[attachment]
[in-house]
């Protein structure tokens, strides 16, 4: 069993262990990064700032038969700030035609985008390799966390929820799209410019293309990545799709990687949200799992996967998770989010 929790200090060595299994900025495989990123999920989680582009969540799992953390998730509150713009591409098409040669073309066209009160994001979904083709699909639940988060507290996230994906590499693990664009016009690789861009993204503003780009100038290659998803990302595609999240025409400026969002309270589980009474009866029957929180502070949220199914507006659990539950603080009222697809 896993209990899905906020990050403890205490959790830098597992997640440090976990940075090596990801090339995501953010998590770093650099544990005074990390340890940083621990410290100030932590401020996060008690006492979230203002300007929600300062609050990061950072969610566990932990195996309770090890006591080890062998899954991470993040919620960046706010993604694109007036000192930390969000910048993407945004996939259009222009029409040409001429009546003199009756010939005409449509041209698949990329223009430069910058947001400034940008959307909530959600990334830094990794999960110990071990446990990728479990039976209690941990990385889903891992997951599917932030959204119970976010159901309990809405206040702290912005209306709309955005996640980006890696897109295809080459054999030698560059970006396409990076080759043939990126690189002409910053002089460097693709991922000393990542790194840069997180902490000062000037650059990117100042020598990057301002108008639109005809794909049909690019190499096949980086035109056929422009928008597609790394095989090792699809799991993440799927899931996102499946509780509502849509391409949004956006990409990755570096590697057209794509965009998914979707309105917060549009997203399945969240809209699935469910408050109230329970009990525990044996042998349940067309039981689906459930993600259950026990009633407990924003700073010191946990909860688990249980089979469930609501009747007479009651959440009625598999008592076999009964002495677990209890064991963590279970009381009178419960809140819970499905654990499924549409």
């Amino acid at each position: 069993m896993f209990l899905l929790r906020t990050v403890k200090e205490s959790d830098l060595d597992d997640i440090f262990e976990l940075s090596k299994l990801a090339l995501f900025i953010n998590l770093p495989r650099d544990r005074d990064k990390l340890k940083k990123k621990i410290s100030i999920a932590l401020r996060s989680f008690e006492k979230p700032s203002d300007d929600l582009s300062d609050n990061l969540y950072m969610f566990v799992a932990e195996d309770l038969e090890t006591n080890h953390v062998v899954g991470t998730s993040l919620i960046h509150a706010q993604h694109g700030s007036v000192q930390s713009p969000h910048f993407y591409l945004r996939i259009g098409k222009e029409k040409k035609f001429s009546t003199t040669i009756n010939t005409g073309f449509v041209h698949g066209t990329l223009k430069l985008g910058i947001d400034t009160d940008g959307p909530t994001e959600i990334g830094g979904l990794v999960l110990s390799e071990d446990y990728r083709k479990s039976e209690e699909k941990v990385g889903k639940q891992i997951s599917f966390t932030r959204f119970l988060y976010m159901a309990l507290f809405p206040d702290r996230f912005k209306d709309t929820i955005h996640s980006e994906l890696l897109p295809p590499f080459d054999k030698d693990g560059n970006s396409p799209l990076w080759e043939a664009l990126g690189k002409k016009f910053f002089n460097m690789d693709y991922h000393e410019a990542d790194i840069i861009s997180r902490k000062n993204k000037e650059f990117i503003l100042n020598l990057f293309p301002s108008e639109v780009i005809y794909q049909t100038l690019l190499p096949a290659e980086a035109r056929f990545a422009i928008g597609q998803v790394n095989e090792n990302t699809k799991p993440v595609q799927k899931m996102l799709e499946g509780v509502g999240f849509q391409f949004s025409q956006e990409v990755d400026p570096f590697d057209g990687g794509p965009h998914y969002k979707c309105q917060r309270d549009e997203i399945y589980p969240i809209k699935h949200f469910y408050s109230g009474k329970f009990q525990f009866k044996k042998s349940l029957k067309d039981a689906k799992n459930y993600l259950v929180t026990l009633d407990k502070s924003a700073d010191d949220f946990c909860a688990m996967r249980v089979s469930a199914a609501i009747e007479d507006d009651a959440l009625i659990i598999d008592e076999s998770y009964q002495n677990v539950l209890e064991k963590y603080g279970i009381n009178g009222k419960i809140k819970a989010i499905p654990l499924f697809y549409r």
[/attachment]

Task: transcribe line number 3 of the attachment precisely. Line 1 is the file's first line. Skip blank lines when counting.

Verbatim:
């Amino acid at each position: 069993m896993f209990l899905l929790r906020t990050v403890k200090e205490s959790d830098l060595d597992d997640i440090f262990e976990l940075s090596k299994l990801a090339l995501f900025i953010n998590l770093p495989r650099d544990r005074d990064k990390l340890k940083k990123k621990i410290s100030i999920a932590l401020r996060s989680f008690e006492k979230p700032s203002d300007d929600l582009s300062d609050n990061l969540y950072m969610f566990v799992a932990e195996d309770l038969e090890t006591n080890h953390v062998v899954g991470t998730s993040l919620i960046h509150a706010q993604h694109g700030s007036v000192q930390s713009p969000h910048f993407y591409l945004r996939i259009g098409k222009e029409k040409k035609f001429s009546t003199t040669i009756n010939t005409g073309f449509v041209h698949g066209t990329l223009k430069l985008g910058i947001d400034t009160d940008g959307p909530t994001e959600i990334g830094g979904l990794v999960l110990s390799e071990d446990y990728r083709k479990s039976e209690e699909k941990v990385g889903k639940q891992i997951s599917f966390t932030r959204f119970l988060y976010m159901a309990l507290f809405p206040d702290r996230f912005k209306d709309t929820i955005h996640s980006e994906l890696l897109p295809p590499f080459d054999k030698d693990g560059n970006s396409p799209l990076w080759e043939a664009l990126g690189k002409k016009f910053f002089n460097m690789d693709y991922h000393e410019a990542d790194i840069i861009s997180r902490k000062n993204k000037e650059f990117i503003l100042n020598l990057f293309p301002s108008e639109v780009i005809y794909q049909t100038l690019l190499p096949a290659e980086a035109r056929f990545a422009i928008g597609q998803v790394n095989e090792n990302t699809k799991p993440v595609q799927k899931m996102l799709e499946g509780v509502g999240f849509q391409f949004s025409q956006e990409v990755d400026p570096f590697d057209g990687g794509p965009h998914y969002k979707c309105q917060r309270d549009e997203i399945y589980p969240i809209k699935h949200f469910y408050s109230g009474k329970f009990q525990f009866k044996k042998s349940l029957k067309d039981a689906k799992n459930y993600l259950v929180t026990l009633d407990k502070s924003a700073d010191d949220f946990c909860a688990m996967r249980v089979s469930a199914a609501i009747e007479d507006d009651a959440l009625i659990i598999d008592e076999s998770y009964q002495n677990v539950l209890e064991k963590y603080g279970i009381n009178g009222k419960i809140k819970a989010i499905p654990l499924f697809y549409r």